2. Do I wait for the big opportunity to showcase my leadership?
  3. Is that big opportunity ever going to come?
  4. Am I trying to manage upwards so much that I’ve lost the feel of the field?
  5. Ideas for action:
  6. Humility is the essence of success.  Be humble and even teach your children to be so.
  7. To reach the top and remain there, always start from the bottom, else your days at the top will  not last long..
  8. Practice leadership in small things instead of waiting for the big crisis or a major product launch.
  9. Seek to find opportunities to lead in everyday moments.
  10. Build your leadership skills one baby step at a time.
  11. When ones hands get dirty – The mind remains clean !!!

A cockroach can live without his head! #Omg

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A cockroach could live a long time, perhaps a month, without its head. The only reason we need our head for basic survival is:

(1) We breath through our mouth or nose and the breathing rhythm is controlled in our brain. Cutting off our head would interphere with breathing although that could be maintained with a respirator.

(2) Cutting off our head could lead to blood loss and a drop in blood pressure which would result in death due to lack of blood transport of oxygen and nutrition to our tissues.

(3) Cutting off our head would prevent us from eating and we would die of starvation pretty quickly.

All of these reasons for dying are not present in cockroaches and many insects in general:

(1) Cockroaches breath through spiracles which are in each body segment and the blood does not carry oxygen to the tissues. The spiracles deliver air to each cell of the body through a set of tubes called tracheae. The brain does not control the breathing through the spiracles.

(2) The cockroach does not have blood pressure the way a mammal does and so cutting off the head does not lead to uncontrolled bleeding.

(3) The cockroach is a poikilotherm or cold blooded animal. They need much less food and a one day meal would be enough to last them a whole month as long as they were not extremely active. Without a head the cockroach would just sit around without doing anything much.

All this along with a cool temperature could allow the cockroach to last about a month without need for their head, as long as they did not get infected with a mold, bacterium or virus, which could kill them prematurely.

Woman Arrest Law in INDIA

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An incident took place in Pune – a young girl was attacked by a man
posing as a plain clothes officer; he asked her 2 come 2 the police
station when she & her male friend didn’t have a driver’s license 2
show. He sent the boy off 2 get his license and asked the girl to
accompany him to the police station. Took her instead to an isolated
area where the horrendous crime was committed. The law [which most of
us are not aware of clearly states that between 6 pm and 6 am, a
woman has the right to REFUSE to go to the Police Station, even if an
arrest warrant has been issued against her. It is a procedural issue
that a woman can be arrested between 6am and 6pm, ONLY if she is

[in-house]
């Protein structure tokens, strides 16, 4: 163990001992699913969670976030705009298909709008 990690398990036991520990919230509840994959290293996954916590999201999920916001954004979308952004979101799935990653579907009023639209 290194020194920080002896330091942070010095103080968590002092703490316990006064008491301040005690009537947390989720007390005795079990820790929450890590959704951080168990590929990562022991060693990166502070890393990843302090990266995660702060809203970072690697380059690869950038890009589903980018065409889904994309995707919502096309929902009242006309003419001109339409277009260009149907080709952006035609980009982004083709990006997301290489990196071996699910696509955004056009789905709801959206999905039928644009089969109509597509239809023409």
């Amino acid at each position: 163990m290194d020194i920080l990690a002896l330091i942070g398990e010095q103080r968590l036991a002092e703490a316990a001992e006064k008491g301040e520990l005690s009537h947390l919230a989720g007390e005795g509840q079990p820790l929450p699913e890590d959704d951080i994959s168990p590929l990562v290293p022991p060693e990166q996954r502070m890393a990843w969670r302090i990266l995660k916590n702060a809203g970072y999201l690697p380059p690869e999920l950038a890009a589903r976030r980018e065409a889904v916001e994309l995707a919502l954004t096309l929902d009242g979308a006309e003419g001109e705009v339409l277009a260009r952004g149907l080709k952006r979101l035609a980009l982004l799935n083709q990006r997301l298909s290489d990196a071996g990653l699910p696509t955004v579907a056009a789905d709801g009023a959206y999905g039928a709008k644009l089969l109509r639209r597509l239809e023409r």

arrested by a woman officer & taken to an ALL WOMEN police station.
And if she is arrested by a male officer, it has to be proven that a
woman officer was on duty at the time of arrest.

Everyone in this country must know this.

The Art of Appraisal

Big Boss: This year your performance was good, excellent and outstanding.

So, your rating is "average".

Kumar: What? How come ‘average’?

Big Boss: Because…err…uhh…you lack domain knowledge.

Kumar: But last year you said I am a domain expert and you put me in this

project as a domain consultant.

Big Boss: Oh is it? Well, in that case, I think your domain knowledge has

eroded this year.

Kumar: What???

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Big Boss: Yes, I didn’t see you sharing knowledge on Purchasing domain.

Kumar: Why would I? Because I am not in Purchasing, I am in Manufacturing.

Big Boss: This is what I don’t like about you. You give excuse for

everything.

Kumar: Huh? *Confused*

Big Boss: Next, you need to improve your communication skills.

Kumar: Like what? I am the one who trained the team on "Business

Communication", you sat in the audience and took notes, you remember?

Big Boss: Oh is it? Errr…well..I mean, you need to improve your Social

Pragmatic Affirmative Communication.

Kumar: Huh? What the hell is that? *Confused*

Big Boss: See! That’s why you need to learn about it.

Kumar: *head spinning*

Big Boss: Next, you need to sharpen your recruiting skills. All the guys

you recruited left within 2 months.

Kumar: Well, not my mistake. You told them you will sit beside them and

review their code, and most resigned the next day itself. Couple of them

even attempted suicide.

Big Boss:*stunned* (recovers from shock) Err…anyway, I tried to give you

a better rating, but our Normalization process gave you only ‘average’.

Kumar: Last year that process gave me ‘excellent’. This year just

‘average’? Why is this process pushing me up and down every year?

Big Boss: That’s a complicated process. You don’t want to hear.

Kumar: I’ll try to understand. Go ahead.

Big Boss: Well, we gather in a large room, write down the names of

sub-ordinates in bits of paper, and throw them up in the air. Whichever

lands on the floor gets ‘average’, whichever lands on table gets ‘good’,

whichever we manage to catch gets ‘excellent’ and whichever gets stuck to

ceiling gets ‘outstanding’.

Kumar: (eyes popping out) What? Ridiculous! So who gets ‘poor’ rating?

Big Boss: Those are the ones we forget to write down.

Kumar: What the hell! And how can paper bits stick to ceiling for

‘outstanding’?

Big Boss: Oh no, now you have started questioning our 20 year old

organizational process!

Kumar: *faints